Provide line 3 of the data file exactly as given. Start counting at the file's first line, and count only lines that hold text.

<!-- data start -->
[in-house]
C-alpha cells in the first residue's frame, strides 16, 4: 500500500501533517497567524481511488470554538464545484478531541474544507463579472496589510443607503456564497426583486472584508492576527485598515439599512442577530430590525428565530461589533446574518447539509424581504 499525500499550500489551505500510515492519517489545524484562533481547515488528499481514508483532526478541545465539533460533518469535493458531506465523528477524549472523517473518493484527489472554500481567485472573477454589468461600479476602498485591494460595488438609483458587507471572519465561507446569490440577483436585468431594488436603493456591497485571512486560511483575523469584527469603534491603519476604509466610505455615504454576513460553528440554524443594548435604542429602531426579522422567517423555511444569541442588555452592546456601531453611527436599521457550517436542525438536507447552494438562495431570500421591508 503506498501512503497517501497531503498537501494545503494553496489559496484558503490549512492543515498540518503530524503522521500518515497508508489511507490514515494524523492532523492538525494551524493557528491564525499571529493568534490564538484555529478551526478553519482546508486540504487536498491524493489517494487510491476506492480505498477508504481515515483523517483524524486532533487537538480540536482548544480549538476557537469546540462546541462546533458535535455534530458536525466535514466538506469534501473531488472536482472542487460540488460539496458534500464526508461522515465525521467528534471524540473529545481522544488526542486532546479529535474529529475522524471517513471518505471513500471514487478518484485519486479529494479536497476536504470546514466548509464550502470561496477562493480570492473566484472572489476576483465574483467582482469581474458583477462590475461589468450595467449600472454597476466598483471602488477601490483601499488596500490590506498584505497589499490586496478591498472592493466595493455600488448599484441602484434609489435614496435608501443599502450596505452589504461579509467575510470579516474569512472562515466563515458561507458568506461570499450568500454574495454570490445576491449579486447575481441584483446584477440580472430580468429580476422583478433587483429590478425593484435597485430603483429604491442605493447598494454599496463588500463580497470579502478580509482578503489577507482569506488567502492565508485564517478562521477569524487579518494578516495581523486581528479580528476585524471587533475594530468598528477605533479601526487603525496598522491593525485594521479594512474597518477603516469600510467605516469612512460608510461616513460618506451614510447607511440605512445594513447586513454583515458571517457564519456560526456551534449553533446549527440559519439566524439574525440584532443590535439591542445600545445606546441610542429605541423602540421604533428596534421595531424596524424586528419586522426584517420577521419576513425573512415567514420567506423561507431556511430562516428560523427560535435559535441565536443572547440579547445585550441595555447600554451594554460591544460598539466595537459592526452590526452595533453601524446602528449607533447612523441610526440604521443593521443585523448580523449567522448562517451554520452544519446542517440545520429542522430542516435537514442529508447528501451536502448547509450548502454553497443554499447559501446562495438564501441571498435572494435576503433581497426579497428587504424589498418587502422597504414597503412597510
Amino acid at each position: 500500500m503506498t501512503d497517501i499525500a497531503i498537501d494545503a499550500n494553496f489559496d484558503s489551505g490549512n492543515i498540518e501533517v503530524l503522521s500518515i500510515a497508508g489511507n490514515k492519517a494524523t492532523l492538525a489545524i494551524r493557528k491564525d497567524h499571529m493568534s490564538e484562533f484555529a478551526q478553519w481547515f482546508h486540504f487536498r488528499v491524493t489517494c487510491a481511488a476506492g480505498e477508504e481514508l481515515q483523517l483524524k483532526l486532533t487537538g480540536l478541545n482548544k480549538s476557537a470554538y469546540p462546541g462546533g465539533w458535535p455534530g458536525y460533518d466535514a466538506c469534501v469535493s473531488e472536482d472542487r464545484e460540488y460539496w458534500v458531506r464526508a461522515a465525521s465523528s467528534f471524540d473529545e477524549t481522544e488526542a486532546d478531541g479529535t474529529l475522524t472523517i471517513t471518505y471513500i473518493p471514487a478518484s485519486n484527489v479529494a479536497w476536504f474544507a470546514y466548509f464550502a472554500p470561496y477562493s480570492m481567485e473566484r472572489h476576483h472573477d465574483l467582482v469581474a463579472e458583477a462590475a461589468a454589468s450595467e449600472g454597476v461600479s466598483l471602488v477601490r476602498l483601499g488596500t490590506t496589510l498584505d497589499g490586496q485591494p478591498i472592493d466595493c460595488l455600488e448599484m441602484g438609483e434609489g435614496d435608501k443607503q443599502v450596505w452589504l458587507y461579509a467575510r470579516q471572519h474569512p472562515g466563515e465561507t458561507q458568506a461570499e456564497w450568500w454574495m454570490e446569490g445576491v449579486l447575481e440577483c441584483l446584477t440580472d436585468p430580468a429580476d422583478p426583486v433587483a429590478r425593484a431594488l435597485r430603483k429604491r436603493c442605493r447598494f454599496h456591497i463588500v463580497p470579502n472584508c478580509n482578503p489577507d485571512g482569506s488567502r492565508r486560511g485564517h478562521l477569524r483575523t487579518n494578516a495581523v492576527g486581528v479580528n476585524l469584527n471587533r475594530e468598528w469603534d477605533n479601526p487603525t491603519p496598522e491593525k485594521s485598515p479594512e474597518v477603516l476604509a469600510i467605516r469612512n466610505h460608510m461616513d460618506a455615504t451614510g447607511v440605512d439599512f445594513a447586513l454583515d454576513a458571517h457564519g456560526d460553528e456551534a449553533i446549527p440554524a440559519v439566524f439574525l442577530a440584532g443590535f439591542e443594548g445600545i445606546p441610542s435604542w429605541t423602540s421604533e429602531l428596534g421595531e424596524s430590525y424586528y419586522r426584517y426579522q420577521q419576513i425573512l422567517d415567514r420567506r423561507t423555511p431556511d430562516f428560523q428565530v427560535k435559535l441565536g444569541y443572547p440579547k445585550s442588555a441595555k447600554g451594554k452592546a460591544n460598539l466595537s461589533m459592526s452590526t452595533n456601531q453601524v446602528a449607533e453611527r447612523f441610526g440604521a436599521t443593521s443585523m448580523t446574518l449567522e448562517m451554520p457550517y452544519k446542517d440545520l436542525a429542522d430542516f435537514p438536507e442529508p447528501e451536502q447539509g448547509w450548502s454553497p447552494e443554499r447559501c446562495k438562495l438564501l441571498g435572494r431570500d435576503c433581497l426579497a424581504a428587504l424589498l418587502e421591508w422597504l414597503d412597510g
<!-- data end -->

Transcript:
Amino acid at each position: 500500500m503506498t501512503d497517501i499525500a497531503i498537501d494545503a499550500n494553496f489559496d484558503s489551505g490549512n492543515i498540518e501533517v503530524l503522521s500518515i500510515a497508508g489511507n490514515k492519517a494524523t492532523l492538525a489545524i494551524r493557528k491564525d497567524h499571529m493568534s490564538e484562533f484555529a478551526q478553519w481547515f482546508h486540504f487536498r488528499v491524493t489517494c487510491a481511488a476506492g480505498e477508504e481514508l481515515q483523517l483524524k483532526l486532533t487537538g480540536l478541545n482548544k480549538s476557537a470554538y469546540p462546541g462546533g465539533w458535535p455534530g458536525y460533518d466535514a466538506c469534501v469535493s473531488e472536482d472542487r464545484e460540488y460539496w458534500v458531506r464526508a461522515a465525521s465523528s467528534f471524540d473529545e477524549t481522544e488526542a486532546d478531541g479529535t474529529l475522524t472523517i471517513t471518505y471513500i473518493p471514487a478518484s485519486n484527489v479529494a479536497w476536504f474544507a470546514y466548509f464550502a472554500p470561496y477562493s480570492m481567485e473566484r472572489h476576483h472573477d465574483l467582482v469581474a463579472e458583477a462590475a461589468a454589468s450595467e449600472g454597476v461600479s466598483l471602488v477601490r476602498l483601499g488596500t490590506t496589510l498584505d497589499g490586496q485591494p478591498i472592493d466595493c460595488l455600488e448599484m441602484g438609483e434609489g435614496d435608501k443607503q443599502v450596505w452589504l458587507y461579509a467575510r470579516q471572519h474569512p472562515g466563515e465561507t458561507q458568506a461570499e456564497w450568500w454574495m454570490e446569490g445576491v449579486l447575481e440577483c441584483l446584477t440580472d436585468p430580468a429580476d422583478p426583486v433587483a429590478r425593484a431594488l435597485r430603483k429604491r436603493c442605493r447598494f454599496h456591497i463588500v463580497p470579502n472584508c478580509n482578503p489577507d485571512g482569506s488567502r492565508r486560511g485564517h478562521l477569524r483575523t487579518n494578516a495581523v492576527g486581528v479580528n476585524l469584527n471587533r475594530e468598528w469603534d477605533n479601526p487603525t491603519p496598522e491593525k485594521s485598515p479594512e474597518v477603516l476604509a469600510i467605516r469612512n466610505h460608510m461616513d460618506a455615504t451614510g447607511v440605512d439599512f445594513a447586513l454583515d454576513a458571517h457564519g456560526d460553528e456551534a449553533i446549527p440554524a440559519v439566524f439574525l442577530a440584532g443590535f439591542e443594548g445600545i445606546p441610542s435604542w429605541t423602540s421604533e429602531l428596534g421595531e424596524s430590525y424586528y419586522r426584517y426579522q420577521q419576513i425573512l422567517d415567514r420567506r423561507t423555511p431556511d430562516f428560523q428565530v427560535k435559535l441565536g444569541y443572547p440579547k445585550s442588555a441595555k447600554g451594554k452592546a460591544n460598539l466595537s461589533m459592526s452590526t452595533n456601531q453601524v446602528a449607533e453611527r447612523f441610526g440604521a436599521t443593521s443585523m448580523t446574518l449567522e448562517m451554520p457550517y452544519k446542517d440545520l436542525a429542522d430542516f435537514p438536507e442529508p447528501e451536502q447539509g448547509w450548502s454553497p447552494e443554499r447559501c446562495k438562495l438564501l441571498g435572494r431570500d435576503c433581497l426579497a424581504a428587504l424589498l418587502e421591508w422597504l414597503d412597510g